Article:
Varicose veins develop for various reasons. Risk factors include age, family history, being a woman, pregnancy, obesity, hormonal replacement or contraception therapy, prolonged sitting or standing, and others. Some of these risk factors — such as family history or age — are harder to avoid than others. But is there a way to prevent varicose veins from forming?
Unfortunately, the answer is no. However, you can prevent existing varicose veins from worsening. You can also live a healthy lifestyle to delay problems with veins as long as possible. Here are a few tips.
Standing or sitting in one position for a long time makes it harder for your blood to travel in the leg veins against gravity. This causes the pressure in your veins to rise. This can eventually cause blood to pool around your ankles, and your feet and calves can get swollen and achy.
Moving around will decrease the venous pressure and improve your blood circulation. If you’re stuck at a desk, do small exercises, such as:
- peddling your feet
- stretching your ankles
- bending your knees in a “marching-like” manner
Try to elevate your legs at least three times a day, for 15 minutes at a time. Elevating your feet above the heart breaks the gravity circle. This results in better blood circulation and less ankle swelling.
Compression socks and stockings can help to keep your vein valves in the right position. This makes it easier for the veins to function properly and reduces blood pooling, swelling, and pain.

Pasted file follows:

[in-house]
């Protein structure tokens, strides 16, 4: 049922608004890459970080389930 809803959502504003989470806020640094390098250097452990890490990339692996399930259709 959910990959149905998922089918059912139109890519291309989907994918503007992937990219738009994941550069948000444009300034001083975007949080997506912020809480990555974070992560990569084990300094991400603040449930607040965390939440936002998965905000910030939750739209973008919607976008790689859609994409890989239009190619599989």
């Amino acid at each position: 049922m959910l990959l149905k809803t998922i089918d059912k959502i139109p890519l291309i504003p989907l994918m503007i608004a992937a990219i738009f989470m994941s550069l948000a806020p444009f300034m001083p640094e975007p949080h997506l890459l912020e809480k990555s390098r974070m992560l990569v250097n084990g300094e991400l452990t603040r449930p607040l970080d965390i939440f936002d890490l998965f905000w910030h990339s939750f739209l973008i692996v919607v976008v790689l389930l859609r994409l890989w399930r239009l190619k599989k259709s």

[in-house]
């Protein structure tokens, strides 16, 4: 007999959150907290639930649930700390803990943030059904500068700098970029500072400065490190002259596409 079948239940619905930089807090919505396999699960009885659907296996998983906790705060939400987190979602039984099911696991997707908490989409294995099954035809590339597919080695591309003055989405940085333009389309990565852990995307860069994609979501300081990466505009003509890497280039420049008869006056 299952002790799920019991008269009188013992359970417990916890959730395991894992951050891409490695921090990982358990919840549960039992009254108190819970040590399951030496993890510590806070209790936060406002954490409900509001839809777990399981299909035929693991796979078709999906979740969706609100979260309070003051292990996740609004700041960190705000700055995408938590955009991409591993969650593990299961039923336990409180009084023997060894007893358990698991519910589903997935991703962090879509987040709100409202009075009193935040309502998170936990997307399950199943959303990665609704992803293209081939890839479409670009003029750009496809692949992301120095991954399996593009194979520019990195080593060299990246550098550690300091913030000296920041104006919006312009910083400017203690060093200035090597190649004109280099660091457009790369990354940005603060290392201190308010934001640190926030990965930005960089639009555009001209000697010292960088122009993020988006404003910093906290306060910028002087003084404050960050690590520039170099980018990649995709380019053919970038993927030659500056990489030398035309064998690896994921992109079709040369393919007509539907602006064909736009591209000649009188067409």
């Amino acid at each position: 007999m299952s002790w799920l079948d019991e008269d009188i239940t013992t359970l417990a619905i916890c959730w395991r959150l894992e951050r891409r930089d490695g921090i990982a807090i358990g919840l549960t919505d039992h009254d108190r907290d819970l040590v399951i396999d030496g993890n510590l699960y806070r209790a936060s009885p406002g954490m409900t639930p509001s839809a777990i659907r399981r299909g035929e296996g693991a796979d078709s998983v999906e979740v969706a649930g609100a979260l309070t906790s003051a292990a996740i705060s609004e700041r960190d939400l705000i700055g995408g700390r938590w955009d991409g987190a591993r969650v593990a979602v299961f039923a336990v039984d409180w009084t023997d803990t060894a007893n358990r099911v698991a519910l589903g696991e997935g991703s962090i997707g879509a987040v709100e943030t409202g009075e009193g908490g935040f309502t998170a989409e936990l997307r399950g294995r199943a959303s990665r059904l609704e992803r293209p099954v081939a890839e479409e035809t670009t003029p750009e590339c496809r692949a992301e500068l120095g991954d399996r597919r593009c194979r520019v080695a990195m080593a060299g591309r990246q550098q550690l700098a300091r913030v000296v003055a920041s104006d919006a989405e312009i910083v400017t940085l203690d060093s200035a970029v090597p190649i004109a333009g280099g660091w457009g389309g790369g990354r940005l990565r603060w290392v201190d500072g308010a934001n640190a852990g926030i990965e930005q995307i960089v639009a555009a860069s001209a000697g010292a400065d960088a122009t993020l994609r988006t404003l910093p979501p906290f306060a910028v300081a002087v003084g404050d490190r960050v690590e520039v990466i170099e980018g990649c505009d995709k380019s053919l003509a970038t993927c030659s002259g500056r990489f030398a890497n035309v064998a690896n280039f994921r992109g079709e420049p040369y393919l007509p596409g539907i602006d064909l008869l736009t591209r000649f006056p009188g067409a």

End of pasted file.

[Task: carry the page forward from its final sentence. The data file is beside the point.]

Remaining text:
You might experience fewer night cramps after wearing supportive compression during the day. There are various types of compression levels depending on how damaged your veins are. It’s a good idea to talk to your physician when choosing one of the four compression options: mild, moderate, firm, or extra firm.
Varicose veins can develop based on risk factors that you can’t influence. This makes it important to try to practice healthy lifestyle choices to prevent more damage to your veins.
Obesity, with higher pressure inside the veins, is one of the aggravating factors. Eating a healthy diet based on complex carbohydrates, a sufficient amount of protein, and healthy fats is paramount. Avoid foods high in salt, and include foods high in fiber and potassium. Drink enough water throughout the day — proper hydration means healthy blood circulation.
The most beneficial exercise to prevent varicose veins is walking.
Yoga is a good option as well. You can practice many poses that bring your feet higher than your heart. These are called inversions, and they include a headstand, shoulder stand, and Legs-Up-the-Wall Pose.
Yoga can also help stretch and tone the deepest muscles in your calves and hamstrings. The deep muscles can, to a certain degree, help the vein valves work properly. Stretching and toning poses include Downward-Facing Dog Pose, most forward-bend poses, and sun salutations.
Other types of beneficial exercise include cycling and swimming.
In pregnant women
Pregnancy is one of the biggest causes of varicose veins.
Sleeping on your left side may help prevent varicose veins from forming and ease the symptoms of existing varicose veins. This sleeping position helps reduce the pressure that your expanding uterus puts on the big vein in your pelvic area, which is located on the middle-right side of your body.
Over time, vein valves tend to get weaker, causing varicose veins to get worse. You can’t do much about your age, gender, or family history. But following a healthy diet, getting regular exercise, staying properly hydrated, and keeping your blood pressure healthy are all aspects within your control.